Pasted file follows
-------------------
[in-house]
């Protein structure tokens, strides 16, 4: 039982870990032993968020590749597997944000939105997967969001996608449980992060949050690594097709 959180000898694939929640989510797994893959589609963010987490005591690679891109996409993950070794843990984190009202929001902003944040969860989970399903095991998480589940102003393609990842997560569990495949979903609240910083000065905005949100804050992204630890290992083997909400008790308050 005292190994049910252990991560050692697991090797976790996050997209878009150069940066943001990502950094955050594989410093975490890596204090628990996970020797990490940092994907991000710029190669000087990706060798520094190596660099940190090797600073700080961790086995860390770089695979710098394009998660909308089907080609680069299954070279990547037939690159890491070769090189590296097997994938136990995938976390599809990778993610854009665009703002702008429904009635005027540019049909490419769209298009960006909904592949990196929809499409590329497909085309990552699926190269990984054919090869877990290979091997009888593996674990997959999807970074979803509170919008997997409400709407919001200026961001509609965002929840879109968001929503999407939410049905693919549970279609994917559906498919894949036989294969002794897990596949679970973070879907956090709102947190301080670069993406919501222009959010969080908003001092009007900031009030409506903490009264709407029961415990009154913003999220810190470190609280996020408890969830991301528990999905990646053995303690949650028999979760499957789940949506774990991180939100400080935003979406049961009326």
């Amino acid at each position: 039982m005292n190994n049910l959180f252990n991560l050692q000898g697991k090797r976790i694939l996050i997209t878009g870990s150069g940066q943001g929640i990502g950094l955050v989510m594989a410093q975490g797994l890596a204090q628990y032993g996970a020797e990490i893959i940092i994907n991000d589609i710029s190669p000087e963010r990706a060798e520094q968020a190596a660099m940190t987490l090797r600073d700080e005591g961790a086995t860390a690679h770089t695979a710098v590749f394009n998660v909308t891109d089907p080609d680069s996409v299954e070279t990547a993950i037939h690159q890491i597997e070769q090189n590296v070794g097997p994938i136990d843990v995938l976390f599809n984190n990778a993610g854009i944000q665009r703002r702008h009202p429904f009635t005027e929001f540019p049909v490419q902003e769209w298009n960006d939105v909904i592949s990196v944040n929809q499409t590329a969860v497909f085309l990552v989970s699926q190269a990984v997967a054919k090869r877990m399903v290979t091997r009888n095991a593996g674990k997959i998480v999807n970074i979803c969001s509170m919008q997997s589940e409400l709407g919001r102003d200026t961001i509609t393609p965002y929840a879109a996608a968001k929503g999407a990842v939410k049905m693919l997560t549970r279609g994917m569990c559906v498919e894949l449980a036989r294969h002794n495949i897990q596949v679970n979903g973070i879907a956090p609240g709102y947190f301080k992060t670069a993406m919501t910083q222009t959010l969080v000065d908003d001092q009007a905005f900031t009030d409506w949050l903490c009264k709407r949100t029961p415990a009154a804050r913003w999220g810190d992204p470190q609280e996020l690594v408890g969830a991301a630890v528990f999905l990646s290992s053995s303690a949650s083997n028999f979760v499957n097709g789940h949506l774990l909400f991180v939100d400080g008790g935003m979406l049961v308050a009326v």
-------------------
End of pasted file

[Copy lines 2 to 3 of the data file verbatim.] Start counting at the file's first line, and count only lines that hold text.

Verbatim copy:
């Protein structure tokens, strides 16, 4: 039982870990032993968020590749597997944000939105997967969001996608449980992060949050690594097709 959180000898694939929640989510797994893959589609963010987490005591690679891109996409993950070794843990984190009202929001902003944040969860989970399903095991998480589940102003393609990842997560569990495949979903609240910083000065905005949100804050992204630890290992083997909400008790308050 005292190994049910252990991560050692697991090797976790996050997209878009150069940066943001990502950094955050594989410093975490890596204090628990996970020797990490940092994907991000710029190669000087990706060798520094190596660099940190090797600073700080961790086995860390770089695979710098394009998660909308089907080609680069299954070279990547037939690159890491070769090189590296097997994938136990995938976390599809990778993610854009665009703002702008429904009635005027540019049909490419769209298009960006909904592949990196929809499409590329497909085309990552699926190269990984054919090869877990290979091997009888593996674990997959999807970074979803509170919008997997409400709407919001200026961001509609965002929840879109968001929503999407939410049905693919549970279609994917559906498919894949036989294969002794897990596949679970973070879907956090709102947190301080670069993406919501222009959010969080908003001092009007900031009030409506903490009264709407029961415990009154913003999220810190470190609280996020408890969830991301528990999905990646053995303690949650028999979760499957789940949506774990991180939100400080935003979406049961009326």
């Amino acid at each position: 039982m005292n190994n049910l959180f252990n991560l050692q000898g697991k090797r976790i694939l996050i997209t878009g870990s150069g940066q943001g929640i990502g950094l955050v989510m594989a410093q975490g797994l890596a204090q628990y032993g996970a020797e990490i893959i940092i994907n991000d589609i710029s190669p000087e963010r990706a060798e520094q968020a190596a660099m940190t987490l090797r600073d700080e005591g961790a086995t860390a690679h770089t695979a710098v590749f394009n998660v909308t891109d089907p080609d680069s996409v299954e070279t990547a993950i037939h690159q890491i597997e070769q090189n590296v070794g097997p994938i136990d843990v995938l976390f599809n984190n990778a993610g854009i944000q665009r703002r702008h009202p429904f009635t005027e929001f540019p049909v490419q902003e769209w298009n960006d939105v909904i592949s990196v944040n929809q499409t590329a969860v497909f085309l990552v989970s699926q190269a990984v997967a054919k090869r877990m399903v290979t091997r009888n095991a593996g674990k997959i998480v999807n970074i979803c969001s509170m919008q997997s589940e409400l709407g919001r102003d200026t961001i509609t393609p965002y929840a879109a996608a968001k929503g999407a990842v939410k049905m693919l997560t549970r279609g994917m569990c559906v498919e894949l449980a036989r294969h002794n495949i897990q596949v679970n979903g973070i879907a956090p609240g709102y947190f301080k992060t670069a993406m919501t910083q222009t959010l969080v000065d908003d001092q009007a905005f900031t009030d409506w949050l903490c009264k709407r949100t029961p415990a009154a804050r913003w999220g810190d992204p470190q609280e996020l690594v408890g969830a991301a630890v528990f999905l990646s290992s053995s303690a949650s083997n028999f979760v499957n097709g789940h949506l774990l909400f991180v939100d400080g008790g935003m979406l049961v308050a009326v």